Following the crash, law enforcement launched a multi-jurisdictional search for Ortega-Hernandez. On November 14, 2011, he was photographed riding inside an empty hopper car on a cargo train in the area of Shenandoah Junction, West Virginia. The train was headed in a northwest direction away from Washington, D.C. The following day, he was identified standing outside a car wash in South Greensburg, Pennsylvania, and asking for a ride. A witness drove him to a store in Greensburg, Pennsylvania, where he purchased some items. He appeared on the store’s surveillance video. On November 16, 2011, Ortega-Hernandez returned to the hotel in Indiana, Pennsylvania, where he had previously stayed with friends. Upon his return, the hotel staff notified the Secret Service, and the Secret Service coordinated his arrest by the Pennsylvania State Police.

The FBI examined the area around the White House and located approximately eight bullet impact points on the south side of the building on or above the second story. Two bullets were recovered from the White House: one from a window frame on the Truman Balcony and one found on the ground east of the South entrance. The FBI determined that both of those bullets were fired from Ortega-Hernandez’s assault rifle. The FBI also recovered a bullet jacket that was found in the window sill of the Truman Balcony, which was also fired from Ortega-Hernandez’s assault rifle.

At the time of the shooting, two U.S. Secret Service officers were stationed on the northeast section of the roof of the White House. One of the bullets fired by Ortega-Hernandez struck the roof of the White House within approximately 20 feet of where the officers were stationed. The officers each reported hearing approximately six shots fired. In addition, another U.S. Secret Service Officer was stationed at the South Portico underneath the Truman balcony at the time of the shooting. Several of the bullets fired by Ortega-Hernandez struck the Truman balcony directly above where this officer was stationed. This officer heard approximately six to eight shots and the sound of what appeared to be debris falling from above. The officer took cover behind the stairwell, drew a firearm, and readied a shotgun.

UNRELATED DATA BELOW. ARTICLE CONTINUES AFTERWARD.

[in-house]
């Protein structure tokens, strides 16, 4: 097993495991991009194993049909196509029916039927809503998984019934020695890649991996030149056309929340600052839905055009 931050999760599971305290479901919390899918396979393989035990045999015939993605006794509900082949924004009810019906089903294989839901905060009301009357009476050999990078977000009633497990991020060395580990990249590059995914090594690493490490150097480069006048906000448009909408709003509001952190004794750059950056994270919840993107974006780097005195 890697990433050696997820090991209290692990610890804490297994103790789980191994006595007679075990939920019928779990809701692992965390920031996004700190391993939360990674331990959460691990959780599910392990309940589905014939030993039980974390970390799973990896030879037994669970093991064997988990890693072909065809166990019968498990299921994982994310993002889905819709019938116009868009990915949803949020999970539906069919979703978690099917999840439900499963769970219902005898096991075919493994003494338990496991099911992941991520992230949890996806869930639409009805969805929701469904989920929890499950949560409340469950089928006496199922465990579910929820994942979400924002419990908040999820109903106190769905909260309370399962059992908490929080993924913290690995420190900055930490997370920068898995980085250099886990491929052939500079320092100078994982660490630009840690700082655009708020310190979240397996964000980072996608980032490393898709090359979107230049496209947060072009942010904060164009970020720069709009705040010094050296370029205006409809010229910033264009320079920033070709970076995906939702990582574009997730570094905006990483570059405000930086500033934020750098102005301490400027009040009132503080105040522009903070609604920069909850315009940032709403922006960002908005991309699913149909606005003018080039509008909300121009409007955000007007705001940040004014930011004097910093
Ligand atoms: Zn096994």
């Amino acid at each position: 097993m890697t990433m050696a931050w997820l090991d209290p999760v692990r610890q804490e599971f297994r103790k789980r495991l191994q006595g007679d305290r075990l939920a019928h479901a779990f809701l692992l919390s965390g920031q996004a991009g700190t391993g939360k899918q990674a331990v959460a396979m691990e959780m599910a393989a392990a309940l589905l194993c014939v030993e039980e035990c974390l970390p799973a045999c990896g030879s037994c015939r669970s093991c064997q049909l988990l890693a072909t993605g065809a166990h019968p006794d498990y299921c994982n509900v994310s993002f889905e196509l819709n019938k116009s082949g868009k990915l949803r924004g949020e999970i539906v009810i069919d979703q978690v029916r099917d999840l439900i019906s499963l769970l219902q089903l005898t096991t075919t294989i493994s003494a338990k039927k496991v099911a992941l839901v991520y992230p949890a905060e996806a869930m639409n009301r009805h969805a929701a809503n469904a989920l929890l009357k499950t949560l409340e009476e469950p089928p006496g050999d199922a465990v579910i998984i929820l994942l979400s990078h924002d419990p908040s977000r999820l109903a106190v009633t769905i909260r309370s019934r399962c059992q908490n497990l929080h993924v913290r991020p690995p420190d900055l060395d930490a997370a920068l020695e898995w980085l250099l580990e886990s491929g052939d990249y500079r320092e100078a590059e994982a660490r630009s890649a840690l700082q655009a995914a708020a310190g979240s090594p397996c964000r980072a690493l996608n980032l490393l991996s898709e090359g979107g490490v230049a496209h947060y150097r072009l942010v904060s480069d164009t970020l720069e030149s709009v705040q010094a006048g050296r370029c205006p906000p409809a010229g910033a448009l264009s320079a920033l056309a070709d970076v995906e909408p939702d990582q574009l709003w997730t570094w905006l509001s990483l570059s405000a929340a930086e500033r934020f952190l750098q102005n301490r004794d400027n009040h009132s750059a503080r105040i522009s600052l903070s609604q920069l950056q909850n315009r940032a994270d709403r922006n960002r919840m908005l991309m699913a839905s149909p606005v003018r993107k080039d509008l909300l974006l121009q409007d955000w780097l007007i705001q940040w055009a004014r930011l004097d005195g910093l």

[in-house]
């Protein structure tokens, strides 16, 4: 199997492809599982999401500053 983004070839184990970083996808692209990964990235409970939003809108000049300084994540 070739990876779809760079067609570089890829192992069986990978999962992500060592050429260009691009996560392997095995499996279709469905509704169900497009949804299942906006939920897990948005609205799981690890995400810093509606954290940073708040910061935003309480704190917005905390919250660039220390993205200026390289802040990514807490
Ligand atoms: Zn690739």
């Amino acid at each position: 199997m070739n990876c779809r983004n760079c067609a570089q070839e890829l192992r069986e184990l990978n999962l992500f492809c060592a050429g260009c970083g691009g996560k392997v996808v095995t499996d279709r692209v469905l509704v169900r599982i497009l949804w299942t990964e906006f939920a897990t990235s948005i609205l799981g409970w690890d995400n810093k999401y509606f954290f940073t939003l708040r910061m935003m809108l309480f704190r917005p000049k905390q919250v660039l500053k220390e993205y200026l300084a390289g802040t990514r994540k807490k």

In announcing the plea, U.S. Attorney Machen, Assistant Director in Charge Parlave, and Special Agent in Charge Michalko expressed their appreciation to all those who diligently investigated this case from the FBI’s Washington Field Office, the U.S. Secret Service, and the U.S. Park Police. They also acknowledged the assistance provided by the Pennsylvania State Police; the Arlington County, Virginia Police Department; the U.S. Attorney’s Office for the Western District of Pennsylvania; the FBI Laboratory at Quantico, Virginia; FBI field offices in Pittsburgh and Salt Lake City, including the Idaho Falls Resident Agency; and Secret Service field offices in Pittsburgh, Salt Lake City, and Boise, Idaho. Additionally, they thanked those who worked on the case from the U.S. Attorney’s Office for the District of Columbia, including Paralegal Specialists Jenifer Rowe and Devron Elliott, Victim/Witness Coordinator Dawn Tolson-Hightower, and Litigation Technology Specialist Leif Hickling.

Finally, they commended the efforts of Special Assistant U.S. Attorney George P. Varghese and Assistant U.S. Attorney Alessio D. Evangelista of the National Security Section of the U.S. Attorney’s Office for the District of Columbia, who are prosecuting the case.